Another important experience during his stay in Weimar was his acquaintance with Friedrich Majer—a historian of religion, orientalist and disciple of Herder—who introduced him to Eastern philosophy (see also Indology). Schopenhauer was immediately impressed by the Upanishads (he called them "the production of the highest human wisdom", and believed that they contained superhuman concepts) and the Buddha, and put them on a par with Plato and Kant. He continued his studies by reading the Bhagavad Gita, an amateurish German journal Asiatisches Magazin and Asiatick Researches by the Asiatic Society. Schopenhauer held a profound respect for Indian philosophy; although he loved Hindu texts, he never revered a Buddhist text but regarded Buddhism as the most distinguished religion. His studies on Hindu and Buddhist texts were constrained by the lack of adequate literature, and the latter were mostly restricted to Theravada Buddhism. He also claimed that he formulated most of his ideas independently, and only later realized the similarities with Buddhism.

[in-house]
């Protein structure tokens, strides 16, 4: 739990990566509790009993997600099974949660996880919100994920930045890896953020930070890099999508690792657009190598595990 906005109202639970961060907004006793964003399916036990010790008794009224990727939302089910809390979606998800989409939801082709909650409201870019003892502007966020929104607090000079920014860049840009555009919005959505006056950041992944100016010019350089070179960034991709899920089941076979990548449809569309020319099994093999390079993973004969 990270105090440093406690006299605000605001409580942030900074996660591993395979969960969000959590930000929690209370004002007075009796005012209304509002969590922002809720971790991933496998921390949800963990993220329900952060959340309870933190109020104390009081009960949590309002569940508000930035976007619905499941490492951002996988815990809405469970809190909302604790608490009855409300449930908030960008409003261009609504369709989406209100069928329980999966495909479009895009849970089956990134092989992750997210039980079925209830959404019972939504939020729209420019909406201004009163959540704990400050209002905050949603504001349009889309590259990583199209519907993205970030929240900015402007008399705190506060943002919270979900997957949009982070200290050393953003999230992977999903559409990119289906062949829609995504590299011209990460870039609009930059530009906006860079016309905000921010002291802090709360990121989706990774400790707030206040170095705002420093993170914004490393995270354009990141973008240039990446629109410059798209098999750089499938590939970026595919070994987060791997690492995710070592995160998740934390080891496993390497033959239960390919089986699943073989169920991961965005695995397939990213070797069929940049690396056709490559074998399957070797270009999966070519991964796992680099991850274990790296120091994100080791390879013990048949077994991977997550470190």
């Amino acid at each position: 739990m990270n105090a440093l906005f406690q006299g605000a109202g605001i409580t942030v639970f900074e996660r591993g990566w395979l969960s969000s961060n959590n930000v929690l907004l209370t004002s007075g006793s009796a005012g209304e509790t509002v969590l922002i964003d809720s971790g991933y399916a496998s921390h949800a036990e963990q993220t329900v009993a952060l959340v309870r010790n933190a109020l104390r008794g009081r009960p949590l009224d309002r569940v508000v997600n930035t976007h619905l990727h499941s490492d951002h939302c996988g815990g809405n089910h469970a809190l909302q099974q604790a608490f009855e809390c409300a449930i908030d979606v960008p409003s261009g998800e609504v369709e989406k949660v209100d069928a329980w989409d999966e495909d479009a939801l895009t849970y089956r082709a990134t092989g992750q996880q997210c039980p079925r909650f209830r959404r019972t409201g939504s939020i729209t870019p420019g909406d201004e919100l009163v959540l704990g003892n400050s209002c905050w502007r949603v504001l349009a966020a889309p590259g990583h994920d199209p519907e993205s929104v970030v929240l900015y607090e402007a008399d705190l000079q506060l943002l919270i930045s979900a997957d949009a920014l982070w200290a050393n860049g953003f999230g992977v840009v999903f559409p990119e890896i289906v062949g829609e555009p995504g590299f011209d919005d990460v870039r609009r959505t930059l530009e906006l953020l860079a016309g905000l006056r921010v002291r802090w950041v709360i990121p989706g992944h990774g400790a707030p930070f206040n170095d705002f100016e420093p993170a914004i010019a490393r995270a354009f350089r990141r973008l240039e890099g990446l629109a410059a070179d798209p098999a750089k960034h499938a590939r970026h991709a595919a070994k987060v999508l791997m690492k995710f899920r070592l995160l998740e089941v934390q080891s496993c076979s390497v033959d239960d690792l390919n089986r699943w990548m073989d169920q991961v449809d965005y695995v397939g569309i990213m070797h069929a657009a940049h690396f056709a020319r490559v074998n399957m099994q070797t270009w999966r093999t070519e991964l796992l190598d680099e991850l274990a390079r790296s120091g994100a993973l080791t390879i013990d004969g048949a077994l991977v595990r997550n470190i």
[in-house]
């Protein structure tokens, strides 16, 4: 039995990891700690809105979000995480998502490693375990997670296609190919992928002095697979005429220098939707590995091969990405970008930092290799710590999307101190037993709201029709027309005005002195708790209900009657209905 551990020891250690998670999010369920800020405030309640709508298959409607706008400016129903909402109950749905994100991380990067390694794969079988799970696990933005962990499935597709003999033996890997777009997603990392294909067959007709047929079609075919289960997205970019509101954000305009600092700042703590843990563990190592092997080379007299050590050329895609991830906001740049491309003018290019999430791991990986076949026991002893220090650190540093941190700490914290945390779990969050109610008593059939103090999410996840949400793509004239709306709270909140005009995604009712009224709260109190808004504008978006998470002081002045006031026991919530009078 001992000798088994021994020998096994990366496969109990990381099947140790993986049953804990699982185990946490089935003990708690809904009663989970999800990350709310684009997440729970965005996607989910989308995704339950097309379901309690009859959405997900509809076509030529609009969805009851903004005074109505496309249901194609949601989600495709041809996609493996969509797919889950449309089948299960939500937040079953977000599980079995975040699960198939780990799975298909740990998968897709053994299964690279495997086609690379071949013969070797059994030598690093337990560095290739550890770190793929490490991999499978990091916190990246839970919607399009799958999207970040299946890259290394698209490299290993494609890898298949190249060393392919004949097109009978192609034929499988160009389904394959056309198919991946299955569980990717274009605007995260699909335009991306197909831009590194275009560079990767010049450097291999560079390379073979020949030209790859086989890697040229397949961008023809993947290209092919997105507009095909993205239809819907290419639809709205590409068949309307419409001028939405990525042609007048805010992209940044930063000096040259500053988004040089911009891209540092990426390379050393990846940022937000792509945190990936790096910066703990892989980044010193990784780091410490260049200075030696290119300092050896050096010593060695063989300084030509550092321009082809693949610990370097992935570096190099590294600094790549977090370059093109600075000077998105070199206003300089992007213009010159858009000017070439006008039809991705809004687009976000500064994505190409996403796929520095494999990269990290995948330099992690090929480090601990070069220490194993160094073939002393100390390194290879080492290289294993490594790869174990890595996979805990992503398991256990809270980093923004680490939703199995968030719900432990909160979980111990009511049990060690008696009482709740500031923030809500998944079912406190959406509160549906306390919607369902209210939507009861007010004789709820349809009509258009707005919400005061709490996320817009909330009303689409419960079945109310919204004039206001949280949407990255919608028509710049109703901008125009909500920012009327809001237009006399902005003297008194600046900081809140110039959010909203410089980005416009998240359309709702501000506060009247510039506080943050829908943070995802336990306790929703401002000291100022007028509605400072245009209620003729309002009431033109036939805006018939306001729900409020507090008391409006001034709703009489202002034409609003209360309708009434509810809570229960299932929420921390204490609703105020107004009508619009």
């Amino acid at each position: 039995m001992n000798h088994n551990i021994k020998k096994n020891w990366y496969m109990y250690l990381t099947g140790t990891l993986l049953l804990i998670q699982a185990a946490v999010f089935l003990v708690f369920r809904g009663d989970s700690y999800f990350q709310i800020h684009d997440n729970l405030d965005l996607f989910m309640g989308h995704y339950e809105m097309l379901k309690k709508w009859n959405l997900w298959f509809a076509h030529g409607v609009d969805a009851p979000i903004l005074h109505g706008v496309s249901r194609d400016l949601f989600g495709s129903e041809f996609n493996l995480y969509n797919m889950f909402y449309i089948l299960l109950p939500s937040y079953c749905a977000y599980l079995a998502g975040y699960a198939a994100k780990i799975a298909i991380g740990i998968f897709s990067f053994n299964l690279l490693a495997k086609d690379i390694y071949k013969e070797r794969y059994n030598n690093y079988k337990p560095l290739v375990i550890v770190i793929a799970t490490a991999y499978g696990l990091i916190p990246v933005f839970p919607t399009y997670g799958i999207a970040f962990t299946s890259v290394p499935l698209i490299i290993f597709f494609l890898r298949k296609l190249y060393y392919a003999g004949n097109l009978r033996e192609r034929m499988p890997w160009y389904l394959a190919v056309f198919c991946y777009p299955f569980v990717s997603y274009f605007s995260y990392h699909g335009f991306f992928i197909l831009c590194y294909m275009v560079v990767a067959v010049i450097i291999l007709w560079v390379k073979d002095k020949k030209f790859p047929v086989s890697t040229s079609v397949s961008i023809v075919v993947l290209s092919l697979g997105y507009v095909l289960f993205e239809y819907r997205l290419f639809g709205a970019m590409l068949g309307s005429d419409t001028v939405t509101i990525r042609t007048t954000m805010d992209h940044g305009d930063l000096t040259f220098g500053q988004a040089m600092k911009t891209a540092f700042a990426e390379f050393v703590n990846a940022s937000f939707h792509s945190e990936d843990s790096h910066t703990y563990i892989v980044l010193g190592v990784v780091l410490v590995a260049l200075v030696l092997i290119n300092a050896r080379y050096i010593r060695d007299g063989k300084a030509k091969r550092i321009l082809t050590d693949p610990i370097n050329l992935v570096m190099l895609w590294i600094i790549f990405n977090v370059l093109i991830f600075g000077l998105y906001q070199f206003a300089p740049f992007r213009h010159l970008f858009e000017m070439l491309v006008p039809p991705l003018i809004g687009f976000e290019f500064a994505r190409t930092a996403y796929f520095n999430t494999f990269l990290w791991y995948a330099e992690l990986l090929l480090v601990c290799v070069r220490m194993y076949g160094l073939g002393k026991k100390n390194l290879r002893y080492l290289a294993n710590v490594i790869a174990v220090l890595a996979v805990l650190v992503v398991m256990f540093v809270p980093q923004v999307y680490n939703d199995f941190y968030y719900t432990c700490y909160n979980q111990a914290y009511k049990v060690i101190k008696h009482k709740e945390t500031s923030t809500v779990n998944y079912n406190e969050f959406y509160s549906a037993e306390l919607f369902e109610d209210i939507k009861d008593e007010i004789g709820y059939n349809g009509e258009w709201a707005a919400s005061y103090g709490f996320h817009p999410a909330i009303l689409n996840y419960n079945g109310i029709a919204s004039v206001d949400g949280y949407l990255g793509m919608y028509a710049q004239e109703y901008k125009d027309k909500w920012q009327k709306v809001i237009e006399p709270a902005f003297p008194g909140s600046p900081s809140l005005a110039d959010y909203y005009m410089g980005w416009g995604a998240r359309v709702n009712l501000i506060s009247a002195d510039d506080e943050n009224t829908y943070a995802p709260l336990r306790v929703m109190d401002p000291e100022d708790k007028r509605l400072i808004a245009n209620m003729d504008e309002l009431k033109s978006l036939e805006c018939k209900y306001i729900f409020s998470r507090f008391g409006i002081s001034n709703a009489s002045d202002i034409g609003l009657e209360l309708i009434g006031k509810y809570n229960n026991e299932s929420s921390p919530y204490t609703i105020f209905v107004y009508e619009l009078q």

Arthur Schopenhauer Portrait by Ludwig Sigismund Ruhl 1815
Schopenhauer in 1815. Portrait by Ludwig Sigismund Ruhl.

As the relationship with his mother fell to a new low, in May 1814 he left Weimar and moved to Dresden. He continued his philosophical studies, enjoyed the cultural life and socialized with intellectuals. His friends in Dresden were Johann Gottlob von Quandt, Friedrich Laun, Karl Christian Friedrich Krause and Ludwig Sigismund Ruhl, a young painter who made a romanticized portrait of him in which he improved some of Schopenhauer's unattractive physical features. His criticisms of local artists occasionally caused public quarrels when he ran into them in public. Schopenhauer's main occupation during his stay in Dresden was his seminal philosophical work, The World as Will and Representation, which he started writing in 1814 and finished in 1818. He was recommended to the publisher Friedrich Arnold Brockhaus by Baron Ferdinand von Biedenfeld, an acquaintance of his mother. Although Brockhaus accepted his manuscript, Schopenhauer made a poor impression because of his quarrelsome and fussy attitude, as well as very poor sales of the book after it was published in December 1818.